The Philippines and its neighbors in the East Asia-Pacific region continue to enjoy strong macroeconomic fundamentals, according to Bangko Sentral ng Pilipinas (BSP) Governor Amando Tetangco Jr.
“The Philippines is in a good neighborhood of countries that continue to have growth, low inflation and stable banking system,” he said.
Tetangco added that ample liquidity is another thing that can be found in these countries that will continue to support sustained economic growth and requirements of different sectors of the economy.
The BSP governor is pertaining to countries in the Association of Southeast Asian Nations plus Japan, Korea, China, Hong Kong, New Zealand and Australia.
However, Tetangco admitted that there are volatilities that have been experienced in the region, and a number of policy responses have been adopted by the central banks of these countries.
“Central banks have continued to use enhanced policy toolkits and this would include not only the interest rates but also in the case of the Philippines, we have encouraged prepayment of external debt because of the surge in capital inflows,” he said.
The BSP governor continued that the Philippines also liberalized its foreign exchange regulations to encourage more outflows and adopted macroprudential measures.
The liberalization of existing foreign exchange rules aims to keep forex policies responsive to current economic conditions.
With the new rule, residents can now buy a higher amount of foreign exchange to meet the rising costs of education and medical bills incurred offshore, foreign travel and other services, without need for documentation.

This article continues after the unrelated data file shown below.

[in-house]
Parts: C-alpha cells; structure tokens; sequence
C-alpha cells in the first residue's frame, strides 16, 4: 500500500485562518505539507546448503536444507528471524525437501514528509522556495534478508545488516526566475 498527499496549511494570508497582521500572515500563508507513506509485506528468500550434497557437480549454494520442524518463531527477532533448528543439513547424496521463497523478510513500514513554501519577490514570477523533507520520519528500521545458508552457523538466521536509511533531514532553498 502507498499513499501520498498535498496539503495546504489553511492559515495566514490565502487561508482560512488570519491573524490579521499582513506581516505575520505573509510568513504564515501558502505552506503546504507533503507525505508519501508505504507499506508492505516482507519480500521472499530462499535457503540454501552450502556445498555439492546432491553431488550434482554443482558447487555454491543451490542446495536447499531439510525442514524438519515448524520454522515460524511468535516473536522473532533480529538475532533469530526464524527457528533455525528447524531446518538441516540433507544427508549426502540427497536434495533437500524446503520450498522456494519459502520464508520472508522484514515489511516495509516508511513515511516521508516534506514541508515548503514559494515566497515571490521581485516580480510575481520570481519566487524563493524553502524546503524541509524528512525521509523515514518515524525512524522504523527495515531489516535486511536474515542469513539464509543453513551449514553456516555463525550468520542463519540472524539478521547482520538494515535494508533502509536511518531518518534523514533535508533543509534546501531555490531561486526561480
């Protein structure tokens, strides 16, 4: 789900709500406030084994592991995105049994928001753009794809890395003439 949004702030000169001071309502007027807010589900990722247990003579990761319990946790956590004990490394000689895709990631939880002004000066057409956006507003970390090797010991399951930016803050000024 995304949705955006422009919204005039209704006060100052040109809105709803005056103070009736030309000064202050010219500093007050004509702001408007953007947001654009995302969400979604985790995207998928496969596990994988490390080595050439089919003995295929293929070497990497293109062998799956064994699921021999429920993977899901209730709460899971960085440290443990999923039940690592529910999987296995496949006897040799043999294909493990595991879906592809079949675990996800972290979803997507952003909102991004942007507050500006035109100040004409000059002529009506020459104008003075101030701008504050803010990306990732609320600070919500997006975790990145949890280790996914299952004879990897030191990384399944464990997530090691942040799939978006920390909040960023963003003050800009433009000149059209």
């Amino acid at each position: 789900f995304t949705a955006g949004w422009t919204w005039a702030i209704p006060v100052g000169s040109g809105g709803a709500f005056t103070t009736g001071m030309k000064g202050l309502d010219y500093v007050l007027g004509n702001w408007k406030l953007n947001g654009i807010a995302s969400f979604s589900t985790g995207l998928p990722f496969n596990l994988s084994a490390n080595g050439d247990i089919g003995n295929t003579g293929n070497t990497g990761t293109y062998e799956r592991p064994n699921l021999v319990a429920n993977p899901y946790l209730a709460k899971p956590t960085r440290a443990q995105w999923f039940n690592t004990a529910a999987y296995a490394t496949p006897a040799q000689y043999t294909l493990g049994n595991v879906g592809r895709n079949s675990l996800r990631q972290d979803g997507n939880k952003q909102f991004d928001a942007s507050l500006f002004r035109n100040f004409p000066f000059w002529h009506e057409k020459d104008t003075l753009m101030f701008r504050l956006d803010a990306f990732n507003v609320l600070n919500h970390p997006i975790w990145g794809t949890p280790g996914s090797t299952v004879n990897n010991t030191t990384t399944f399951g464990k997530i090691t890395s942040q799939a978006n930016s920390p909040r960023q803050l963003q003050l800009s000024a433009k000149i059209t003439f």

Residents will also have more investments instruments to choose from that can be funded with foreign exchange bought from banks, while nonresidents have been given more options for funding their onshore peso requirements.
“The other countries in the region have also done these. The approach has been basically the same but sometimes the measures will differ from country to country, but the adoption of macroprudential measures has been observed regionwide,” Tetangco said.
Furthermore, he stated that another policy response adopted in the region was the improvement of regional surveillance to ensure the resilience of its financial system.
“As the region continues to be integrated, we have been monitoring financial systems and we know that developments in one system will affect other financial systems in the region,” he added.
In the case of the Philippines, the BSP governor reported that based on the latest assessment, the country’s banking system continues to be sound and stable with better capitalization, improved asset quality and profitability. Also, Tetangco said that the other thing that is helping the financial system among the East Asia-Pacific countries is that there is ample liquidity both in terms of domestic and foreign exchange.
Moreover, Tetangco noted that the region had also adopted microsurveillance of financial institutions to compliment its macroeconomic surveillance settings.
“Bottomline is, OK there are volatilities and these will remain as the advanced economies unwind their easy policy, but the East Asia-Pacific economies are in a position to ride through these volatilities,” he said.